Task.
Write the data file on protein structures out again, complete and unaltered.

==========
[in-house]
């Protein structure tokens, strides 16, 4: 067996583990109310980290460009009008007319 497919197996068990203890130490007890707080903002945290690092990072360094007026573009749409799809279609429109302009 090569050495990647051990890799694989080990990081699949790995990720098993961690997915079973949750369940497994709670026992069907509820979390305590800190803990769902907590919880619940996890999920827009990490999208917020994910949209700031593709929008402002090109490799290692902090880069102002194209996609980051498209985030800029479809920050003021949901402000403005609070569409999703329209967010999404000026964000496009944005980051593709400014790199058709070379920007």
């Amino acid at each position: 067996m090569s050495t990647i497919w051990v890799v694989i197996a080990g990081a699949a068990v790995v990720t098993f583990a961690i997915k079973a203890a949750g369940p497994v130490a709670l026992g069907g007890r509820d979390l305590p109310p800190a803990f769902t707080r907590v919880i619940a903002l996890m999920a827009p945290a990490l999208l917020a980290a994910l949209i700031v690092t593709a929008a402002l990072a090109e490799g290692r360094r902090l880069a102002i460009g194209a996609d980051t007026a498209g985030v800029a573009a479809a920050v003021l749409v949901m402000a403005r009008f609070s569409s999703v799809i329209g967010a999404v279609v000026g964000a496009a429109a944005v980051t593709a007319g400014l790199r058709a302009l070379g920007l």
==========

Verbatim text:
[in-house]
């Protein structure tokens, strides 16, 4: 067996583990109310980290460009009008007319 497919197996068990203890130490007890707080903002945290690092990072360094007026573009749409799809279609429109302009 090569050495990647051990890799694989080990990081699949790995990720098993961690997915079973949750369940497994709670026992069907509820979390305590800190803990769902907590919880619940996890999920827009990490999208917020994910949209700031593709929008402002090109490799290692902090880069102002194209996609980051498209985030800029479809920050003021949901402000403005609070569409999703329209967010999404000026964000496009944005980051593709400014790199058709070379920007």
């Amino acid at each position: 067996m090569s050495t990647i497919w051990v890799v694989i197996a080990g990081a699949a068990v790995v990720t098993f583990a961690i997915k079973a203890a949750g369940p497994v130490a709670l026992g069907g007890r509820d979390l305590p109310p800190a803990f769902t707080r907590v919880i619940a903002l996890m999920a827009p945290a990490l999208l917020a980290a994910l949209i700031v690092t593709a929008a402002l990072a090109e490799g290692r360094r902090l880069a102002i460009g194209a996609d980051t007026a498209g985030v800029a573009a479809a920050v003021l749409v949901m402000a403005r009008f609070s569409s999703v799809i329209g967010a999404v279609v000026g964000a496009a429109a944005v980051t593709a007319g400014l790199r058709a302009l070379g920007l």